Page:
You know this has been bothering me for awhile. Companies like Live Nation and Ticketmaster have been taking advantage of customers for years. They never seem to be able to handle all the phone calls or people on the Internet trying to buy tickets and they have never upgraded to meet those needs completely. I remember when Pearl Jam upset a lot of fans by not touring because they refused to work with a company like Ticketmaster. I for one was upset with PJ because I wanted to see them live. I know understand their fight because I feel fans are getting raped by these companies by ticket fees. Last year alone I went to 20 shows. This year I already have 8 lined up. Yesterday I bought Keane tickets at the Tower in Philadelphia. The tickets are $32 dollars and the ticket fees from Live Nation are $15. That's almost half the ticket price. Not to mention you then have to pay for parking at these venues. Something needs to be done about these fees. I know it doesn't cost Live Nation $15 to mail and process my information for these tickets. We are in an economic crisis and the poor get poorer and the rich are getting richer. And now with Ticketmaster owning companies like TicketsNow, it throws a whole different wrench into the system. These CEO's are ripping off hard working people so they can sit back and take in the wealth. I would love protest some of these companies by not buying tickets, but then I miss out on some great bands. Something needs to be done.

Posted by Anonymous | February 24, 2009 12:05 PM

i truly help these guys get called out on this by our lazy government, not likely though, real music in nyc is hard to come by these days, but were doin the best we can with ogres and giants like this around.

Posted by down with live nation | February 24, 2009 12:05 PM

how about just say no to big acts for 2009? save your money and have a good time by going to see a band in small club.

Posted by Anonymous | February 24, 2009 1:16 PM

Small Club shows like Mercury, Filmore, Bowery, Maxwells still have sizable service charges.

Posted by Anonymous | February 24, 2009 1:19 PM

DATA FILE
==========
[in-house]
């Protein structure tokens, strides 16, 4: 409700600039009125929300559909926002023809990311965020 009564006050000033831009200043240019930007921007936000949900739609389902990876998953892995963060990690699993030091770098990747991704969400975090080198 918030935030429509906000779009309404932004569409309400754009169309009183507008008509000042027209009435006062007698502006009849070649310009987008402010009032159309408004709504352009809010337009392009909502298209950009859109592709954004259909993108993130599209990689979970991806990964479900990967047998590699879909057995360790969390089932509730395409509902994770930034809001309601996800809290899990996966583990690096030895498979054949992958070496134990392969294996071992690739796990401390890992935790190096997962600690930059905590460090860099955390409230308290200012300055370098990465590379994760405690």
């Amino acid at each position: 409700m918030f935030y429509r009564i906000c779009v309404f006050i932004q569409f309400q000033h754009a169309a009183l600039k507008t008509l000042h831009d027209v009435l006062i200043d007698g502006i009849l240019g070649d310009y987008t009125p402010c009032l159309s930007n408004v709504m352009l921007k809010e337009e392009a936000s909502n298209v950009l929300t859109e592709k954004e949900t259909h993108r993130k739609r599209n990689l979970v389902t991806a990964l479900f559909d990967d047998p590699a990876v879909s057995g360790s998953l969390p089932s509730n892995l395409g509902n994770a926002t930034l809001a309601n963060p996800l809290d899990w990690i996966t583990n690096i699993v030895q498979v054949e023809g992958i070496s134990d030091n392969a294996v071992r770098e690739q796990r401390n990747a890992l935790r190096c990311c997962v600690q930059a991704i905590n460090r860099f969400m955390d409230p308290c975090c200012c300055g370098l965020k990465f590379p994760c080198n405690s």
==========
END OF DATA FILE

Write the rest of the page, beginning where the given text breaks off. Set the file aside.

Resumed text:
Let private companies do whatever they want...you freaken socialists.

Posted by Anonymous | February 24, 2009 1:47 PM

I will let private companies do what they want when you learn to spell, anon @1:47.

Posted by Anonymous | February 24, 2009 2:07 PM

I agree small venues and small bands are nice...I see a lot of bands like Mute Math, Hezekiah Jones, Blitzen Trapper, Frightened Rabbit and usually the fees for the venues they are playing at are cheaper. But I still want to see some of my favorite bands like Death Cab, U2, The Boss, etc. Most of these bands/venues use companies like Live Nation for their tickets. Live Nation charges an outrageous amount of money in fees. The only way to get around that is to talk to your local congress person about stopping mergers between TM and LN and not allowing TM to own companies like TicketsNow.

Posted by Anonymous | February 24, 2009 2:19 PM

people like Barry Diller should be shot.

Posted by Anonymous | February 24, 2009 2:26 PM

Once ticketweb was bought by ticketmaster and the bowery started using ticketmaster nyc shows pretty much became fucked with surcharges. Basically unless it is a DIY show you are going to pay at likea $7 extra per ticket for any show unless you can make it to the box office before a show sells out.

Posted by Anonymous | February 24, 2009 3:24 PM

when will the animal collective ticket buyers get justice

p.s. mercury + bowery sell their tickets through ticket master
and irving is live nation
maxwells is good money though

Posted by Anonymous | February 24, 2009 6:01 PM

Duggy Donuts...center? What a hole!

Posted by Anonymous | February 24, 2009 6:35 PM

fuck ticketmaster and fuck live nation!

Posted by Anonymous | February 24, 2009 6:46 PM

Just saw the Sadies at the Merc and it was 12 bucks plus 3 dollar service charge. It rocked.

Posted by Anonymous | February 24, 2009 7:04 PM

I think the merger will be a great opportunity for the industry.

Posted by Anonymous | February 24, 2009 11:43 PM

Ticketmaster provides a great service and convenience.

I'd much rather pay the service charges (and by the way, I heard from the Senate hearings today that the majority of the service charges are paid to Venues -- Tickemaster doesn't keep the majority of the convenience charges) than wait in line at a box office.

I don't think the majority of consumers understand the business model. Ticketmaster doesn't set ticket prices or control concerts. Artists do.

Get the facts.

Posted by Anonymous | February 24, 2009 11:47 PM

I understand they dont have control over the ticket prices, etc. But they do have control over the fees. Sure some might go to the venues, but the venues are also getting money from the guarantee from the bands that people will show up. The majority of those fees are going towards TM, LN, etc.

Posted by Anonymous | February 25, 2009 8:31 AM

You guys realize that while TM takes the brunt of the bashing the venues and artists are just as much to blame. A good portion of that $15 service fee also goes to the artists and venue. They too are making extra money off you. They just lump a few extra bucks in that "service fee" and just let everyone think TM is the evil company (when they are equally just as much to blame)

Posted by Sean | February 25, 2009 8:48 AM